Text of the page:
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Is humanitarian water safe to drink?

Bradol, Jean-Hervé; Diaz, Francisco; Léglise Jérome; Le Pape, Marc

Is humanitarian water safe to drink?

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Four hepatitis E epidemics have occurred in the areas in which we operate since 2000, prompting a reflection on the quality of the water produced and distributed to their populations by humanitarian organisations. Epicentre's 2004 epidemiological study in the Mornay displaced persons camp in West Darfur state in Sudan (Outbreak of Hepatitis E in Mornay IDP camp, December 2004) highlighted the fact that the correctly chlorinated water distributed by the supply system set up by MSF was one of the means by which hepatitis E was transmitted. The experience of these epidemics led to three conclusions: the frequency of hepatitis E epidemics is not negligible, insofar as they have occurred four times in less than ten years in our areas of operation; in the specific case of this disease our water production procedures, although correctly followed, did not remove the threat; and finally, it is not easy to identify practical alternatives in the situations in which we operate.

Whilst the starting point was a particular disease, hepatitis E, the discussions held at the time showed that the health concerns associated with weaknesses in the water supply procedures used by aid organisations were not confined to this one illness. What are the difficulties we face in producing and distributing sufficient quantities of water that is clear, acceptable in terms of taste, free from faecal germs and correctly chlorinated? What role should the "beneficiaries" play in defining the quality criteria to be met? What are the situations where we think we have achieved this objective and yet a significant health risk remains? What do we know about the relationship between water and health? How do people working in a non-humanitarian context define water as fit for drinking? To what point is people's state of health influenced more by the quantity of water available than its quality? Where do the indicators used by humanitarian organisations to determine whether water is fit for drinking come from, and are they still relevant? Do we need to move away from a culture of complying with the current standard to a culture of managing residual risk, whatever the standards used? Do recent technological developments offer new prospects? Can we hope to improve water quality without making progress in terms of energy consumption, the importance of which is one of the characteristics of drinking water production systems that are more sophisticated than ours?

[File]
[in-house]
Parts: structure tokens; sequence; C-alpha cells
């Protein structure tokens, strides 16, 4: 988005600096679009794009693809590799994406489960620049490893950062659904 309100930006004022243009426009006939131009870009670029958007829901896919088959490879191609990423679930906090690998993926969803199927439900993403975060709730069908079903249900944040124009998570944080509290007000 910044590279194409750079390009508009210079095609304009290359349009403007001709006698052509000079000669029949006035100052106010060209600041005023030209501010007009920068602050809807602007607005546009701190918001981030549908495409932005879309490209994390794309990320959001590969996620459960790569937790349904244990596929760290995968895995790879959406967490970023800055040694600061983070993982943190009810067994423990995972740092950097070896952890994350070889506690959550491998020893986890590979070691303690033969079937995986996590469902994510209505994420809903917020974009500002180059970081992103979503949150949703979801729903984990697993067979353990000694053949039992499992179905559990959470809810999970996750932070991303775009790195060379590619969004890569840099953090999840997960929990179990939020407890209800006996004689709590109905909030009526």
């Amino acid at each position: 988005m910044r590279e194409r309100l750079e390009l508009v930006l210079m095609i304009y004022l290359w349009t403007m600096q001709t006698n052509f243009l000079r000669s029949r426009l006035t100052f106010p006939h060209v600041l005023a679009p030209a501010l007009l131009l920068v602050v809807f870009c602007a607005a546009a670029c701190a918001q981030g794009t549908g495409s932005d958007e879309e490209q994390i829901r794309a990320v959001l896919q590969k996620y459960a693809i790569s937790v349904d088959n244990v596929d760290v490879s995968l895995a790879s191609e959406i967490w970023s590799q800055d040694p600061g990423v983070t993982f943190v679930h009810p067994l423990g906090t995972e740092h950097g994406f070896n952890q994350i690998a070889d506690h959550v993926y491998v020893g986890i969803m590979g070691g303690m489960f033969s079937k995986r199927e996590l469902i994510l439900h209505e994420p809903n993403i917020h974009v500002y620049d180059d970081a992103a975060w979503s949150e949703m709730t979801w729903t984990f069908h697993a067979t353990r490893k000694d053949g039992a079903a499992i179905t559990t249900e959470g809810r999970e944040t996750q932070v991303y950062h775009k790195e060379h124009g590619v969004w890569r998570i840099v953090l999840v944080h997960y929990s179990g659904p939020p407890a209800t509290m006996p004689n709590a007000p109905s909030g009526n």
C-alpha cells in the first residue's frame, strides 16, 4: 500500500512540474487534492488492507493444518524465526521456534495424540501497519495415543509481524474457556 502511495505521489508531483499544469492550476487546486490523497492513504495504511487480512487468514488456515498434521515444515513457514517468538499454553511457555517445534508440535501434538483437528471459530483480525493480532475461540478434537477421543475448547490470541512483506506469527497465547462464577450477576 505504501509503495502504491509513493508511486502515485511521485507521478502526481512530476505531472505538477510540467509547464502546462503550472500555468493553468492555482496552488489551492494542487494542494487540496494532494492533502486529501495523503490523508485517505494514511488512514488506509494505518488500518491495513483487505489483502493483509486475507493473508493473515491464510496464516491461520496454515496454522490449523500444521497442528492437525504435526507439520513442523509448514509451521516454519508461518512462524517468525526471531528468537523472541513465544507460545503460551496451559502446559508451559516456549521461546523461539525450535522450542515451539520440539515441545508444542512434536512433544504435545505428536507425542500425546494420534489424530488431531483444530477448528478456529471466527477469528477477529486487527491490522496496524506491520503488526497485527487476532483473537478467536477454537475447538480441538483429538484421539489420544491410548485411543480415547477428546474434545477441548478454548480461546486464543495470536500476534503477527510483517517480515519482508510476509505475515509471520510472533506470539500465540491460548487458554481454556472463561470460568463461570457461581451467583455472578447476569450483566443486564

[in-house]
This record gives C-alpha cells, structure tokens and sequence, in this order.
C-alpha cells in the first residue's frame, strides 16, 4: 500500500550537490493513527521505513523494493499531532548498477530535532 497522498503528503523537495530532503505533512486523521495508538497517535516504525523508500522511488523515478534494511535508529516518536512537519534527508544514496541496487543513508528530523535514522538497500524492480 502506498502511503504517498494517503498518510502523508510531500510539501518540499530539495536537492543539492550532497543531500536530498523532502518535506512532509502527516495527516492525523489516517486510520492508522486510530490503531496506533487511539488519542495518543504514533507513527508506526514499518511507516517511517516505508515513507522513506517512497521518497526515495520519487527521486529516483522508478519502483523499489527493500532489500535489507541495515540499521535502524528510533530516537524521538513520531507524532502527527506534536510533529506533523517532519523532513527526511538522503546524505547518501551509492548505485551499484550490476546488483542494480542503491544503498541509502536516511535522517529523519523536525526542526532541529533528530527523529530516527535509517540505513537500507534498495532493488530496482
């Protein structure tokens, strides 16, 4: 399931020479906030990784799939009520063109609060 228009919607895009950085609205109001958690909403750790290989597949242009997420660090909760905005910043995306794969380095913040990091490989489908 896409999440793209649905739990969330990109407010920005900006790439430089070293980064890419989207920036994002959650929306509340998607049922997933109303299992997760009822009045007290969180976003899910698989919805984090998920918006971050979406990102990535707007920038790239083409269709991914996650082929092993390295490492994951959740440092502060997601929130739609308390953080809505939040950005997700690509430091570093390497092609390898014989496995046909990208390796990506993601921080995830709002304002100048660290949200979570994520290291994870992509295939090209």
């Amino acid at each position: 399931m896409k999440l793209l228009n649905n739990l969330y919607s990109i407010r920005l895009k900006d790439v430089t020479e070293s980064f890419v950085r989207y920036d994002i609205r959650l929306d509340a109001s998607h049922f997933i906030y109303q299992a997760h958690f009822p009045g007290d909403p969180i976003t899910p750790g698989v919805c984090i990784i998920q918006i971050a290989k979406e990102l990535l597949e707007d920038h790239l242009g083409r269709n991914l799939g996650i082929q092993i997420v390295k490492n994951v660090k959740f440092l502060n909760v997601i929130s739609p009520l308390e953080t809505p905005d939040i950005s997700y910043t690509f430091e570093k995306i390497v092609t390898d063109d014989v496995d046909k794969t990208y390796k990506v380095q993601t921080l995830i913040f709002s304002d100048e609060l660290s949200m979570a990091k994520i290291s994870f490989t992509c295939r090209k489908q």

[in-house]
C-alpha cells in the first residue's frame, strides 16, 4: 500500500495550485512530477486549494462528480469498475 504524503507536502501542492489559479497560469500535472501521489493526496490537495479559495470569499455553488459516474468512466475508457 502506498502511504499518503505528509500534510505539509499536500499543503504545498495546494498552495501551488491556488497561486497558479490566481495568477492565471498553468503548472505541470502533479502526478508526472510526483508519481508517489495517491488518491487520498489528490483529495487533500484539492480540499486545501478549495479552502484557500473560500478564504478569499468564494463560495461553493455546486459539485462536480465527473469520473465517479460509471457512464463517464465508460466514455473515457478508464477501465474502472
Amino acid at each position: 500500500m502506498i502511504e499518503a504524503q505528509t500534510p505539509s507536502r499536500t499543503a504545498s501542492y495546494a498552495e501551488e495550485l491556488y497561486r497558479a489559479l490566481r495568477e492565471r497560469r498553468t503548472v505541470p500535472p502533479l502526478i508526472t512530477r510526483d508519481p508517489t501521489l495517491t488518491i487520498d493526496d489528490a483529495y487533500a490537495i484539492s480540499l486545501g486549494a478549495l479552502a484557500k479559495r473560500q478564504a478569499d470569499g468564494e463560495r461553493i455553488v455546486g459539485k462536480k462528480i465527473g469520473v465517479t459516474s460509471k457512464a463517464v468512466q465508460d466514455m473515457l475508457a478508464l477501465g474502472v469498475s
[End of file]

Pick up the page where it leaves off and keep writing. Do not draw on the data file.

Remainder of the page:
Aside from medical, scientific and technological considerations, however, access to water is a major social, economic and political issue as well as a local, regional, national and international one. How do consumers perceive the actions of water production and distribution organisations? What are the social, economic and political tensions determining how water is managed and the relationship between users and agencies that deliver water? What are the main areas of focus of national and international public policy in this area?

 

 

Most Americans don't boil our water unless there is a water main break, flood or puiblc announcement by the government. Our water supplier is supposed to notify us if our water doesn't meet EPA or state standards or if there is a waterborne disease emergency. If we know all the contaminants in our water these days, we should take more precaution. Yeah, I agree, purifier + boiling is the best way to go! (I heard boiling alone doesn't get rid of all the chemicals and metals in tap water)exile
Charmaine
13 May 2014 - 20:43
Yes   No

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